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Religious belief and the workplace

16th Apr 2007 - 00:00
By Linda Wilson of leading law firm Blake Lapthorn Tarlo Lyons' employment team
One of the issues that employers may have to deal is when an employee refuses to work on Christmas Day on religious grounds. However, it is not only at Christmas time that employers need to be tolerant of their employees' religious beliefs. The Employment Equality (Religion or Belief) Regulations) came into force in 2003, and outlawed direct and indirect discrimination, which means treating people less favourably on the grounds of their religion of beliefs. It also outlaws harassment and victimisation. A major problem for employers is applying the right policies in the workplace. Holidays Refusing to allow an employee to take time off to observe a religious holiday may amount to indirect discrimination if that refusal is unjustified in the circumstances. Such requests should be allowed whenever all possible unless the employer can show a legitimate business interest for refusing, such as ensuring the smooth running of the business. Cases have found that refusing to allow an employee time off for a pilgrimage to Mecca, and requiring an employee to work on a Sunday amount to indirect discrimination. However, each case is judged on its own circumstance. For example, an employer with a large number of staff may be able to accommodate a request for leave more easily than a smaller employer with limited staff numbers. Also, employers who do require their employees to work at religiously-sensitive times, such as on a Sunday or on Christmas Day, they should give good notice to allow time to deal with any queries, complaints or alternative cover. Dress codes A recent case in the Employment Appeal Tribunal (EAT) involved a Muslim employee whose religious belief required his beard to be approximately 4 inches long. He worked for West Coast Trains which had a uniform standard requiring beards to be smart and neatly trimmed. The employee complained that he had been treated less favourably on the grounds of his religion by being required to trim his beard. However, West Coast Trains succeeded in showing that the reason they had asked the employee to trim his beard was not because of his religion but because of their uniform code. They had allowed him to keep his beard to the length he required provided it was tidy. The EAT found no religious discrimination, and said the employer's concern was focused on enforcing its uniform standard. This case is a good example of when dress codes which potentially could cause indirect discrimination can be justified in the circumstances. Prayer facilities Although there is no legal requirement to provide prayer facilities, some employees may need to be able to pray in quiet at certain times of the day. If facilities can be made available without adversely affecting the business, it would be difficult to see how an employer can refuse. Grievances - beware! As usual, employers should be aware of the statutory grievance procedures. A written complaint from an employee about being forced work on Christmas Day could amount to a grievance. This would need to be dealt with fairly and appropriately in accordance with the employer's grievance policy and the statutory grievance procedures. For further details, please contact Linda Wilson on Tel: 02392 221122; Email or visit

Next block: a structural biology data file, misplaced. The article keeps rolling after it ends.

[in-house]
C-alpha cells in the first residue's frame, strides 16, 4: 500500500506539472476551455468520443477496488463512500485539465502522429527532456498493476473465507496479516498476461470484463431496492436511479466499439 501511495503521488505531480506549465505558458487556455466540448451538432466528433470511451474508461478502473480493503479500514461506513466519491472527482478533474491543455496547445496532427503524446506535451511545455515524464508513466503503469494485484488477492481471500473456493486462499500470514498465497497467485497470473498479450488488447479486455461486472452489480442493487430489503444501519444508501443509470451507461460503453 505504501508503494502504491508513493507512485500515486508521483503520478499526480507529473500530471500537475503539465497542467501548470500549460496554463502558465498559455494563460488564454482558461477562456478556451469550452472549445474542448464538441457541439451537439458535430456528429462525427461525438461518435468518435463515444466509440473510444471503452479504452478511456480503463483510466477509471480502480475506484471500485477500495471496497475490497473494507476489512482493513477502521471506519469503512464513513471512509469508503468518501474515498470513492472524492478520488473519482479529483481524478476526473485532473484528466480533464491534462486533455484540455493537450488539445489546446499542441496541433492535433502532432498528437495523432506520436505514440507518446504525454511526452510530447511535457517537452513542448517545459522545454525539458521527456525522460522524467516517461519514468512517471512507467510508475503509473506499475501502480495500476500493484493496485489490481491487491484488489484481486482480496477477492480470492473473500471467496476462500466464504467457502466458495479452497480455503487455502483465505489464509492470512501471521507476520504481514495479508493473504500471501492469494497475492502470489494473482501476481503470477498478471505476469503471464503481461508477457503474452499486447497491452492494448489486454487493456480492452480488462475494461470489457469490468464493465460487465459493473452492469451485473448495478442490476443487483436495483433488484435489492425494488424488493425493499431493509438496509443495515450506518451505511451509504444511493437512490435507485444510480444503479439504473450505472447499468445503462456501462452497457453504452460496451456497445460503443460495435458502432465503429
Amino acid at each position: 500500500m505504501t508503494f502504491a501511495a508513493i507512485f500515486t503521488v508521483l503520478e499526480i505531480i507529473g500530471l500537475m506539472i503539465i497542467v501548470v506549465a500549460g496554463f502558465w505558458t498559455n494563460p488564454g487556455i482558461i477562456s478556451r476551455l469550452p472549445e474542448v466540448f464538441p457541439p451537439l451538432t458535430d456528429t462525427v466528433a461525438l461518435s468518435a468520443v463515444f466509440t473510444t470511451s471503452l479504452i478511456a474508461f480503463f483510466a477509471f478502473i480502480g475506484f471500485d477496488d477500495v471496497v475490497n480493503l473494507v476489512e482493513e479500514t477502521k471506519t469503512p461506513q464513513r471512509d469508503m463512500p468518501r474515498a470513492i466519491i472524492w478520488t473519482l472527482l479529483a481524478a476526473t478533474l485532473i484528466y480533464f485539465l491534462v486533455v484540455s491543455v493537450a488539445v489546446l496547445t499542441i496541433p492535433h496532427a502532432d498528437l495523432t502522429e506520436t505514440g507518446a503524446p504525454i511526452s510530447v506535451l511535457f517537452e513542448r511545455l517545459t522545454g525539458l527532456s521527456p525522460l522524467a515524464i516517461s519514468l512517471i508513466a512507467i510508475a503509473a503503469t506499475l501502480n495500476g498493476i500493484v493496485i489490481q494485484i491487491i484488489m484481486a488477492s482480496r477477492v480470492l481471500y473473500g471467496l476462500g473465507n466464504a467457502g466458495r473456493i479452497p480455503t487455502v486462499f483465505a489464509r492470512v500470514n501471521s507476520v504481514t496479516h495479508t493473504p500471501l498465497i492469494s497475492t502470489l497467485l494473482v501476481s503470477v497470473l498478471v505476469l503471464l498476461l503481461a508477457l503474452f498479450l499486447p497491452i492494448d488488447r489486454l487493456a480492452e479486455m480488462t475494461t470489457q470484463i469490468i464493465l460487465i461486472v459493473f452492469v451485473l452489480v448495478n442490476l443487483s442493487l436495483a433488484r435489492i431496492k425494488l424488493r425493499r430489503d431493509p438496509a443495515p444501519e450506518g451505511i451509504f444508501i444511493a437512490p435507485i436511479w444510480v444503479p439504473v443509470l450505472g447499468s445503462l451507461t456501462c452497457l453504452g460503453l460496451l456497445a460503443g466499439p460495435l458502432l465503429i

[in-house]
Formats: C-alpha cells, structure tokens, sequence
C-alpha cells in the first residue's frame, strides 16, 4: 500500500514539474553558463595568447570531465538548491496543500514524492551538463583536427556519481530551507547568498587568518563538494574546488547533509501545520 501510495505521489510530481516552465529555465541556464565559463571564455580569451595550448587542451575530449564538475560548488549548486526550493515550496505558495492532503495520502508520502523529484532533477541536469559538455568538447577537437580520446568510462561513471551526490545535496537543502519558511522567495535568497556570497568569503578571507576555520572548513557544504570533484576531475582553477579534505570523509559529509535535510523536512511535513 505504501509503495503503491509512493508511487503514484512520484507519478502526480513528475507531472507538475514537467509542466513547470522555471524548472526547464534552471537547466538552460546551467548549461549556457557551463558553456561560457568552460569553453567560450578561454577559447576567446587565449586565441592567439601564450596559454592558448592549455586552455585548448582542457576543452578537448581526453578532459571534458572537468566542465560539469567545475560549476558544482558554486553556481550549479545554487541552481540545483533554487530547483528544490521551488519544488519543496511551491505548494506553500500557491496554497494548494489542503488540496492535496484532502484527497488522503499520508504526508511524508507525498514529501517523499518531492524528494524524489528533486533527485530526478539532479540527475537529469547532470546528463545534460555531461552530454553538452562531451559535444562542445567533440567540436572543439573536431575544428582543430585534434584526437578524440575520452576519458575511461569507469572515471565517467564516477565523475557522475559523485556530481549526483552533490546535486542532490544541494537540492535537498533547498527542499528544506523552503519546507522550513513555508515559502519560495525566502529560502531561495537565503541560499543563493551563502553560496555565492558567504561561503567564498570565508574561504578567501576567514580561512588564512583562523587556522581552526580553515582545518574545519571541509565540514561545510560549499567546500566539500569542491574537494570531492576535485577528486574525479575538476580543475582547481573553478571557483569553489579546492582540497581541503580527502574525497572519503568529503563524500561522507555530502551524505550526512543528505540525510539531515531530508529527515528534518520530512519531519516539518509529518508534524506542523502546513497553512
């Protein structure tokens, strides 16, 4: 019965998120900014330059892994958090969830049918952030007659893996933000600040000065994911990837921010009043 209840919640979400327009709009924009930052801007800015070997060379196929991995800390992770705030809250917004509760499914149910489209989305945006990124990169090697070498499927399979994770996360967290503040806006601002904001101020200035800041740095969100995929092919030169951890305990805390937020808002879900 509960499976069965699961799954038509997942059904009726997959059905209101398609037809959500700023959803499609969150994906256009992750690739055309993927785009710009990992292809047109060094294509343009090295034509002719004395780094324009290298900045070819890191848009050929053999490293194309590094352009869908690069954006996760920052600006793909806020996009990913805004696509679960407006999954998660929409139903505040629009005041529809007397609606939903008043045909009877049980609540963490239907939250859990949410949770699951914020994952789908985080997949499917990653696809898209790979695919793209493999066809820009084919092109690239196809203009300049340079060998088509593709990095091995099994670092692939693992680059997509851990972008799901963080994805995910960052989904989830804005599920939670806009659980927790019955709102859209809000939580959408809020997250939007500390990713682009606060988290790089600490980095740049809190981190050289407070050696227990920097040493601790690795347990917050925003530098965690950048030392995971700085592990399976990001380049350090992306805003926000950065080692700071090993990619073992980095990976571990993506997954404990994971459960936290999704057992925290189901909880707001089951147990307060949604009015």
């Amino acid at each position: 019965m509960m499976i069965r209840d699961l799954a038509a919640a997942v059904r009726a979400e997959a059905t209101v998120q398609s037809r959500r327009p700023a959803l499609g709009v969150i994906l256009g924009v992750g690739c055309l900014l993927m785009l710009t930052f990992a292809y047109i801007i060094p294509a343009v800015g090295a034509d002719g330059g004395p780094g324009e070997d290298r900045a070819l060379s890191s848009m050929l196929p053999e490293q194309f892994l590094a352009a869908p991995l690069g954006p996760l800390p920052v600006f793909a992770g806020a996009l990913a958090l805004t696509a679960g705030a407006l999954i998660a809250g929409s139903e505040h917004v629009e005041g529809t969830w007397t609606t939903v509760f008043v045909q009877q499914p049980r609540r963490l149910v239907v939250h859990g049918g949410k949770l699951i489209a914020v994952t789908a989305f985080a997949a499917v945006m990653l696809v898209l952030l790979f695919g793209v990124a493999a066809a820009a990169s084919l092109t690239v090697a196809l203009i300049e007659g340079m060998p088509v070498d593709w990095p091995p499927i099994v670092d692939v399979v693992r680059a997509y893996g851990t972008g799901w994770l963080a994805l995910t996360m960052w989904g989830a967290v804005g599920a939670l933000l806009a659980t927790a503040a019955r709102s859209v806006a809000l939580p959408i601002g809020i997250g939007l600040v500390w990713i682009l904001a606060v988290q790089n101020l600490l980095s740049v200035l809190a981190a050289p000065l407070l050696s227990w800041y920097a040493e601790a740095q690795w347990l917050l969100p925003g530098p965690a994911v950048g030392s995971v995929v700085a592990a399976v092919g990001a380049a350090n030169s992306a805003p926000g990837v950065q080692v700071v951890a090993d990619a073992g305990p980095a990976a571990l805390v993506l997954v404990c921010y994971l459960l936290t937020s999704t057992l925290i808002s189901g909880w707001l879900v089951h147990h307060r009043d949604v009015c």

Written by
PSC Team